From Police Officer to Psychologist
Editor’s Note: April is National Child Abuse Prevention Month. Shannon Kmatz, a PhD in Psychology student, has worked as an advocate for victims of child abuse both professionally and as a volunteer. Here, she shares how her desire to help child victims of abuse led her to Walden University and placed her on the path to become a psychologist.
“I’ve always been big on community service. My husband was on the police force, and I envied how he got to really make a difference hands-on, so I made the decision to leave my comfortable position at an insurance company to become a cop. I quickly went from patrol to detective in the crimes against children unit, worked my way up the ranks, and was eventually placed in charge of the unit and providing support to other officers and detectives who were involved in particularly horrific cases. I was well suited for this type of work because unlike most people, I wasn’t appalled by the stories—I was able to put aside my personal feelings to focus on the child’s needs.”
Through her work as a detective, Kmatz discovered her passion for psychology. She went back to school to earn a general psychology degree; however, during that time, she was injured on the job. “I could no longer perform active duty, so I decided to continue on the path to becoming a psychologist.” The injury limited her mobility—a brick-and-mortar school just wasn’t an option. Researching online programs, Kmatz found Walden University—and it stood out. She worked toward her degree while she recovered from major surgery. “Even when I was at my worst, I continued to advocate for children, their families, and resources.”
When it came time to select her practicum, Kmatz’s obvious choice was to work with children. She located a center in the Albuquerque, New Mexico, area that serves children who are survivors of physical or sexual abuse, or neglect. The center offers day treatment for kids age 4 to 16, residential treatment for kids age 4 to 14, and outpatient treatment for kids up to age 18, and families are encouraged to participate. “Although I only need 20 hours a week for my practicum, I spend about 40 hours a week there. I’m retired from the police force, so I can give back.”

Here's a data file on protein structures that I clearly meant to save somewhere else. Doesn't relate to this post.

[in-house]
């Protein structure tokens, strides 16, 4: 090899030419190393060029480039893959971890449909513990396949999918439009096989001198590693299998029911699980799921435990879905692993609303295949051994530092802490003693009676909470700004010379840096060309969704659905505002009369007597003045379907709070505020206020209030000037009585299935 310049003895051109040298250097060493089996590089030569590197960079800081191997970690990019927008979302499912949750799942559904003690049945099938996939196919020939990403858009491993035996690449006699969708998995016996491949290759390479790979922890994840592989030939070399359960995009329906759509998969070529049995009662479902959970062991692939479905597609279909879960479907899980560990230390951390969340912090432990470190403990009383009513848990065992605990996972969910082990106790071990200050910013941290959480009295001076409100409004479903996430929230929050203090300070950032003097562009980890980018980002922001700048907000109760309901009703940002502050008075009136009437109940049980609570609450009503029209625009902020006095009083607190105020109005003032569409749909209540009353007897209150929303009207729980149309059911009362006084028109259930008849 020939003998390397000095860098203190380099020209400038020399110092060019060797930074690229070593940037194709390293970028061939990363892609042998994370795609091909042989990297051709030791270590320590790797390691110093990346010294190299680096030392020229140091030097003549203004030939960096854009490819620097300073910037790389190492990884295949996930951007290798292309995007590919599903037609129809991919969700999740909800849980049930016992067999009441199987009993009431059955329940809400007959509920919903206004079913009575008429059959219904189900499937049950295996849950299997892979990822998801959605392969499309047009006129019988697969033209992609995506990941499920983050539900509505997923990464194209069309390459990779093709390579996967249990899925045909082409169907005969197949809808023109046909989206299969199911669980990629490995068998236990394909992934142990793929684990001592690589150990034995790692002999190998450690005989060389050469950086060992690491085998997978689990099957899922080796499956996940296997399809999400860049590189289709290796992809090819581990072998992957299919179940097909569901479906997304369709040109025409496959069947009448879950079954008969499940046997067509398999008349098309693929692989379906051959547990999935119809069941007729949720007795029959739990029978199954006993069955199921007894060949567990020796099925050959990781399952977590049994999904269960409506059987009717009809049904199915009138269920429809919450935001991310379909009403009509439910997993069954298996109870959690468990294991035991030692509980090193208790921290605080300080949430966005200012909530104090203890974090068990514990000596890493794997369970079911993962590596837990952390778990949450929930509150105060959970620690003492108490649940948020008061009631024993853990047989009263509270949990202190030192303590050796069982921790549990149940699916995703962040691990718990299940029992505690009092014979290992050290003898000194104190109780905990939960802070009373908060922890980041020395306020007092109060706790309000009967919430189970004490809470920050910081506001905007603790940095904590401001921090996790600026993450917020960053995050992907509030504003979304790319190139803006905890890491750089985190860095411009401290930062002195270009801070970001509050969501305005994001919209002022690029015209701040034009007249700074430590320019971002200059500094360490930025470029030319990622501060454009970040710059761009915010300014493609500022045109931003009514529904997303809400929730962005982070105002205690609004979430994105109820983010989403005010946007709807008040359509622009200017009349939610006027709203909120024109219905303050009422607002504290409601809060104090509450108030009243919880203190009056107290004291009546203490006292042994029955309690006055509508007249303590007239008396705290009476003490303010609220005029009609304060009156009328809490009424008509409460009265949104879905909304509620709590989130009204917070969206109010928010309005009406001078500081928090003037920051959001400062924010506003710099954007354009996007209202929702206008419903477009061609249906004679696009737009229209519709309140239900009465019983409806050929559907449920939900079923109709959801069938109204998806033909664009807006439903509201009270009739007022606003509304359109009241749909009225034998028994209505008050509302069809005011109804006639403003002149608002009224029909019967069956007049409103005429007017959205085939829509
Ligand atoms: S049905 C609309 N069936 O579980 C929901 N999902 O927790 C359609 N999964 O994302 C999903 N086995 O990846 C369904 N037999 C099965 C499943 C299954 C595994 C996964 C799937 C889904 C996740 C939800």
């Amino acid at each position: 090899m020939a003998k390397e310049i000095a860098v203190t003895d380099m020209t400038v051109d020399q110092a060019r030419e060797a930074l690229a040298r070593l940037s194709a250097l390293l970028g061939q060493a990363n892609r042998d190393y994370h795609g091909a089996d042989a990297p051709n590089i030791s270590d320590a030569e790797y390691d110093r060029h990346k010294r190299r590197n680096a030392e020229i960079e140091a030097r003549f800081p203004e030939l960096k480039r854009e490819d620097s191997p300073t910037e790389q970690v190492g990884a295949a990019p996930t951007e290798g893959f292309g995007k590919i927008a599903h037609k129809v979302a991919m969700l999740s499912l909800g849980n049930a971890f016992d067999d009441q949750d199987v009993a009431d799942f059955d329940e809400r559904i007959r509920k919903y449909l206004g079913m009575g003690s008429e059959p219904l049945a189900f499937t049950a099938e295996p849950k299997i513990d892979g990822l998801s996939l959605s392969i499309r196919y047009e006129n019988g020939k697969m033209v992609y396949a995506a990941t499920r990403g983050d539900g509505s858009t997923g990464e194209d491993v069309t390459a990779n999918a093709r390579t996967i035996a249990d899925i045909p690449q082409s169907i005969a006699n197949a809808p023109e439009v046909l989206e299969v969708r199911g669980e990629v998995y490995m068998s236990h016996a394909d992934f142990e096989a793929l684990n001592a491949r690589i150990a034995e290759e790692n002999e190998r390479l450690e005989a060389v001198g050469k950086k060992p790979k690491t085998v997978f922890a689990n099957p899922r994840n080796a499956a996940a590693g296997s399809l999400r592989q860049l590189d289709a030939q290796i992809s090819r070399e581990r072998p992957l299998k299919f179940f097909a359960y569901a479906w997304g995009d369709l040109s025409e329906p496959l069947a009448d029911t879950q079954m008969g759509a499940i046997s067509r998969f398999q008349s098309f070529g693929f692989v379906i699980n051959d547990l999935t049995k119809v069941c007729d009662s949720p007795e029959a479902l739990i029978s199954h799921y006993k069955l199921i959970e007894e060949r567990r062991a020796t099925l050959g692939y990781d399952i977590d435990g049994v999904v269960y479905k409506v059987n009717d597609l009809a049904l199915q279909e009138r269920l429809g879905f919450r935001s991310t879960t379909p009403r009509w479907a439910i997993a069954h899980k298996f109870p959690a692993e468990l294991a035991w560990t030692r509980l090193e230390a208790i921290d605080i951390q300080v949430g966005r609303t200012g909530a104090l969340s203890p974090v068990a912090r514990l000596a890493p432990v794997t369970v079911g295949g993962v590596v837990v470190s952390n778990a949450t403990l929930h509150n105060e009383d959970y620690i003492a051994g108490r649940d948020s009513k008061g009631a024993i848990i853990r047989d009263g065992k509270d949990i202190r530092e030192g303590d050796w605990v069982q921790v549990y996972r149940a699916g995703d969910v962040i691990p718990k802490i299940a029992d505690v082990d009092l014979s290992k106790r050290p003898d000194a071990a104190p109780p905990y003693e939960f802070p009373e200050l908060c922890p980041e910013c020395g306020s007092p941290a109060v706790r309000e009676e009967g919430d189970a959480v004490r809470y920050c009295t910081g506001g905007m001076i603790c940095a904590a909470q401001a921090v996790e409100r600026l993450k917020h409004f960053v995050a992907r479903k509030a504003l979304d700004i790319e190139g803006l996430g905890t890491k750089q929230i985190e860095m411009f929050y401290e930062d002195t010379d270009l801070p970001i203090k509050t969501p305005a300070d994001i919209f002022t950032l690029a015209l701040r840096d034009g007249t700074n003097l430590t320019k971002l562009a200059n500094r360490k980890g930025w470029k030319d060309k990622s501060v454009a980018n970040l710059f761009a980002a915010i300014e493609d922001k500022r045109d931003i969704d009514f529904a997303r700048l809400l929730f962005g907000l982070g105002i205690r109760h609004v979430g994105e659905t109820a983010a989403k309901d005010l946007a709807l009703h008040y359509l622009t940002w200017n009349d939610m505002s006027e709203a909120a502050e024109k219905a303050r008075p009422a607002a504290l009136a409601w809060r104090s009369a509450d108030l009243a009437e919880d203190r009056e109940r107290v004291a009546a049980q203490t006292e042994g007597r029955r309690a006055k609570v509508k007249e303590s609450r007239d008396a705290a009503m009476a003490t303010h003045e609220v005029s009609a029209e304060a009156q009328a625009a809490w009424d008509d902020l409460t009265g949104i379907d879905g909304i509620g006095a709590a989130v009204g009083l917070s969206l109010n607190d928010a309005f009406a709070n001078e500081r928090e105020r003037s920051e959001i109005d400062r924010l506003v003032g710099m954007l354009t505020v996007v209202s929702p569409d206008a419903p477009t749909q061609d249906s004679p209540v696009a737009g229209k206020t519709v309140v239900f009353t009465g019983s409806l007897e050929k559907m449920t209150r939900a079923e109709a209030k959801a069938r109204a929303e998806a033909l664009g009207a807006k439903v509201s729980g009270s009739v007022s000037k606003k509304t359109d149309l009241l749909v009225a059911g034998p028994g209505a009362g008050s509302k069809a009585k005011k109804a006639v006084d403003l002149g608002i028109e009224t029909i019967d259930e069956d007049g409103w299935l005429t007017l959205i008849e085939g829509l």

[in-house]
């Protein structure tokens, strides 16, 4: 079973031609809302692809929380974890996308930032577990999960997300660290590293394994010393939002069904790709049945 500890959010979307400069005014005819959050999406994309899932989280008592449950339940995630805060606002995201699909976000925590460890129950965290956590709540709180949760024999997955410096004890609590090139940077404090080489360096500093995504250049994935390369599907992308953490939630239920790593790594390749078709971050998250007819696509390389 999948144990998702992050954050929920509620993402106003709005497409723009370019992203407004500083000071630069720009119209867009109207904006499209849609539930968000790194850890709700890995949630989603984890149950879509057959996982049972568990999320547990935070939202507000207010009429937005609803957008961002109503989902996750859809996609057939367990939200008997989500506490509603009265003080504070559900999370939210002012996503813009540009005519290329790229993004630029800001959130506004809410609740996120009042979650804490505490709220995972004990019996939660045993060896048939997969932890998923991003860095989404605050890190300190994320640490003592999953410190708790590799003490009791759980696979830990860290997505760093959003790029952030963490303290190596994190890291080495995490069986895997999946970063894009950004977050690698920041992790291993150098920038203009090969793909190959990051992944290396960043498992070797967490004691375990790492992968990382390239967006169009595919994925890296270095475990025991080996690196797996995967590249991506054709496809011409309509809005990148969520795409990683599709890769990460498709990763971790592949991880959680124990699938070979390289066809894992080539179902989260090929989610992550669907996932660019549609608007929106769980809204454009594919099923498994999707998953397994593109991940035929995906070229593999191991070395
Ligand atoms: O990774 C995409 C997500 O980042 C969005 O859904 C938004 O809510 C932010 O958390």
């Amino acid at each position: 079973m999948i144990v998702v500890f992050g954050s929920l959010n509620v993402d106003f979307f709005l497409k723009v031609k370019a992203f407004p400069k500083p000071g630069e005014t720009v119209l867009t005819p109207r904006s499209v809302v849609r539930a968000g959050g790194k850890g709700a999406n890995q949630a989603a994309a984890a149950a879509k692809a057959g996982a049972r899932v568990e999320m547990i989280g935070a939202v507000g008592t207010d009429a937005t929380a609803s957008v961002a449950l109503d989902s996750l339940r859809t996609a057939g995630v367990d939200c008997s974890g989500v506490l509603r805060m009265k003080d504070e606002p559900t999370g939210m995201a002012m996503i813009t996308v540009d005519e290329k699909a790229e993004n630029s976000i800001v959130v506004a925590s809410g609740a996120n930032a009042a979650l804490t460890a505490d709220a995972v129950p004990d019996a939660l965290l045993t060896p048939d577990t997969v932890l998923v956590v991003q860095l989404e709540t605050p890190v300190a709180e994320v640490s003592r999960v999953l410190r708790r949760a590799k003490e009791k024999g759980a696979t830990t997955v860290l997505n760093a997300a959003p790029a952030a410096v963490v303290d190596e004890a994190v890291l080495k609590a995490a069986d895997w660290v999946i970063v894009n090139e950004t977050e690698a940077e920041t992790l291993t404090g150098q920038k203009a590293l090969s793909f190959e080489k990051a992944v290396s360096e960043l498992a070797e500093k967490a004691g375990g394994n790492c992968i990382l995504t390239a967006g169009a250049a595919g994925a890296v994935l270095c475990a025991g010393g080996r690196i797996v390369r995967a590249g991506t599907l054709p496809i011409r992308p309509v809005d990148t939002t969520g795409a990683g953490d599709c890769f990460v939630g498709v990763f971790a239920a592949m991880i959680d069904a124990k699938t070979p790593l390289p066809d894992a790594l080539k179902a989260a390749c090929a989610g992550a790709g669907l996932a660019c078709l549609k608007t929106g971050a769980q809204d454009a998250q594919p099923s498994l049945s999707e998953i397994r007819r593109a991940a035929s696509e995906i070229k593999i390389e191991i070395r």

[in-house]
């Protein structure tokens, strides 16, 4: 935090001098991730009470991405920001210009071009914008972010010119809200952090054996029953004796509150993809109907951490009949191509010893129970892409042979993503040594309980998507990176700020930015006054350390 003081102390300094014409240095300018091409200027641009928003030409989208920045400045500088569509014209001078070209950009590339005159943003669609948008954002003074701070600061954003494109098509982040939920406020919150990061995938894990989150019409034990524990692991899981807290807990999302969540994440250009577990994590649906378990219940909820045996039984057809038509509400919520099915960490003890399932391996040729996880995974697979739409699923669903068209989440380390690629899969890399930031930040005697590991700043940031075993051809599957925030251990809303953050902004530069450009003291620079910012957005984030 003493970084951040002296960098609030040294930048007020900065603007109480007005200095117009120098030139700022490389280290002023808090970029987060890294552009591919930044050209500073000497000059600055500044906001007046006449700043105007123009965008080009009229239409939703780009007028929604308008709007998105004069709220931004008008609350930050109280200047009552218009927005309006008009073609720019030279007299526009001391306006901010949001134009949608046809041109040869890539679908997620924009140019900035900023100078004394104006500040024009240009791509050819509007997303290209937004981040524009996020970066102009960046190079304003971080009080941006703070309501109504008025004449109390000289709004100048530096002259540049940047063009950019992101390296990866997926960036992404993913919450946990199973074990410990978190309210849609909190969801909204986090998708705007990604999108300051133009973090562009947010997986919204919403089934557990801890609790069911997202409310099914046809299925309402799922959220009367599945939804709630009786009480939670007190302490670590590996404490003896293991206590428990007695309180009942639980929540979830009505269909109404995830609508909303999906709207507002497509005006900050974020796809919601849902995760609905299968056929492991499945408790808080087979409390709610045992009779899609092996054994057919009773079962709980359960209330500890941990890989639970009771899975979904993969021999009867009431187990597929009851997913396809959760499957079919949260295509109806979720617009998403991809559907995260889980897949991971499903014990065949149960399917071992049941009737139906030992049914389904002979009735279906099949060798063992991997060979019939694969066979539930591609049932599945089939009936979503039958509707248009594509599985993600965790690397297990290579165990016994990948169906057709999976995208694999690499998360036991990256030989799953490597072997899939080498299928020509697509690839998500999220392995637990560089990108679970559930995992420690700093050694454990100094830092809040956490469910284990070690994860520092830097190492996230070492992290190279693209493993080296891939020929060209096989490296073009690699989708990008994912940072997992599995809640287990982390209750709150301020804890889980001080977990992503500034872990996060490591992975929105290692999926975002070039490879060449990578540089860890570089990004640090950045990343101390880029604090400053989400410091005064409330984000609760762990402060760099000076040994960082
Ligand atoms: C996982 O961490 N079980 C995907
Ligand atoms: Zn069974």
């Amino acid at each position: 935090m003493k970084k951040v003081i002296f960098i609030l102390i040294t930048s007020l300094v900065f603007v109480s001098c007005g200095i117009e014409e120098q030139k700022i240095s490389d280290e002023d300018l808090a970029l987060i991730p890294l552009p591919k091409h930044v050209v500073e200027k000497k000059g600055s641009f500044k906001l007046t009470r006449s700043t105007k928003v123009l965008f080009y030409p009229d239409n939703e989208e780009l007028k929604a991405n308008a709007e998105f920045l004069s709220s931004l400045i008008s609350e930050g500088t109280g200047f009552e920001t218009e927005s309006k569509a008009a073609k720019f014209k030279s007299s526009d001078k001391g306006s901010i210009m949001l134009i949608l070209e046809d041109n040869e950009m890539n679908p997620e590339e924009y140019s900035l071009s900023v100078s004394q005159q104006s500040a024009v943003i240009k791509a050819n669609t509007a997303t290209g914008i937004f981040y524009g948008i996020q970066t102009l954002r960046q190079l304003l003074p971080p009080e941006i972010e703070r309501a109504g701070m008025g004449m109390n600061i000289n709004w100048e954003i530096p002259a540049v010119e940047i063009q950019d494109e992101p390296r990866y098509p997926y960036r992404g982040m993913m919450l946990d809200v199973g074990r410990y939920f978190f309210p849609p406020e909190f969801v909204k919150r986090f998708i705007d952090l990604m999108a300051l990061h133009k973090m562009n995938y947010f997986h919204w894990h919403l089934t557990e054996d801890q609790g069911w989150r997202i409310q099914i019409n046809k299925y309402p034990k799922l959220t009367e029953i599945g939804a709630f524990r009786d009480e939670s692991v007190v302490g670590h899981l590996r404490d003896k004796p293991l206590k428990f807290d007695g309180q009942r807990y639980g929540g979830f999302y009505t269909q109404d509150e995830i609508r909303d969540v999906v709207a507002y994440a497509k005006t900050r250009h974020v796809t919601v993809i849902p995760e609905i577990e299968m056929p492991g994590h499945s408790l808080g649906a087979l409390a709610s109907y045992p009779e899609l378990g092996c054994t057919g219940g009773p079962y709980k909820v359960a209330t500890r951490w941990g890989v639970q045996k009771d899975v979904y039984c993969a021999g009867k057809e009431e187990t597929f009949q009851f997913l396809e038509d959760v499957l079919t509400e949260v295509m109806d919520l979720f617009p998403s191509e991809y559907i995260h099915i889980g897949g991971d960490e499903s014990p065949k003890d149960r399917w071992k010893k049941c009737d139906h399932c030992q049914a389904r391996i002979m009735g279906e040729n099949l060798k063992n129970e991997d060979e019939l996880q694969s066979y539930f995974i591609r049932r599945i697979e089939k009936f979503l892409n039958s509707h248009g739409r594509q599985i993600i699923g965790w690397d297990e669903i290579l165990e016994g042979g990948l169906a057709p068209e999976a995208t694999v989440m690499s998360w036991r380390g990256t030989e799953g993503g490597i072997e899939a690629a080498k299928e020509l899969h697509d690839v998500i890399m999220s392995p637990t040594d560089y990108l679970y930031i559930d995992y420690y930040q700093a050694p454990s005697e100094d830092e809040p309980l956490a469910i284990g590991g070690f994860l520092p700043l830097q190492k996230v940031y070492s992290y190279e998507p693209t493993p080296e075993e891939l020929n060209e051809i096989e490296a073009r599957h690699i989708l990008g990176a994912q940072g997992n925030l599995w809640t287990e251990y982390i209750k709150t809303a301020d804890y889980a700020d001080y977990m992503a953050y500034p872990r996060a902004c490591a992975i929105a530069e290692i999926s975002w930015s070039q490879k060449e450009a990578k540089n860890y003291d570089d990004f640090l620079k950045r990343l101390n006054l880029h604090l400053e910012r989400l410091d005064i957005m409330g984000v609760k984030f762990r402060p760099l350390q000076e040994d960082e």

Kmatz notes that the children she works with at the center come from the same cases she investigated as a detective. “It was hard to let go of a case once it was closed, and my interaction was restricted. Before, I could only deal with the criminal side, but now I can follow up with these children and make sure they stay off drugs and graduate from school.
“When kids tell me their stories, I can see it. I understand their fear of cops and can relate to them because I’ve seen these cases. They’ve been let down so many times, but they know that they can trust me.”
As a Walden student, Kmatz joined the Golden Key International Honour Society chapter, which gave her new ways to advocate for children. “The leadership training helped me write a proposal for Beyond Borders, a group trying to establish a residency center for adolescent victims of sex trafficking. Beyond Borders will provide a place where victims can get support, therapy, and education.
“After I complete my PhD, I plan to work with children and consult for programs like Beyond Borders that benefit children. I want to work primarily with child victims of abuse and kids on the autism spectrum.”
Kmatz says that National Child Abuse Prevention Month is an excellent way to raise awareness about the issue. “May is the biggest month for child abuse reporting, partly because of the awareness month in April. Cases in the national media are also shedding light on how serious the child abuse epidemic is—it isn’t just a poverty problem. Knowledge is power, and the more people that become aware of it, the easier it is to fight.”
To learn more about Walden’s Psychology programs, visit www.waldenu.edu/colleges-schools/school-of-psychology.
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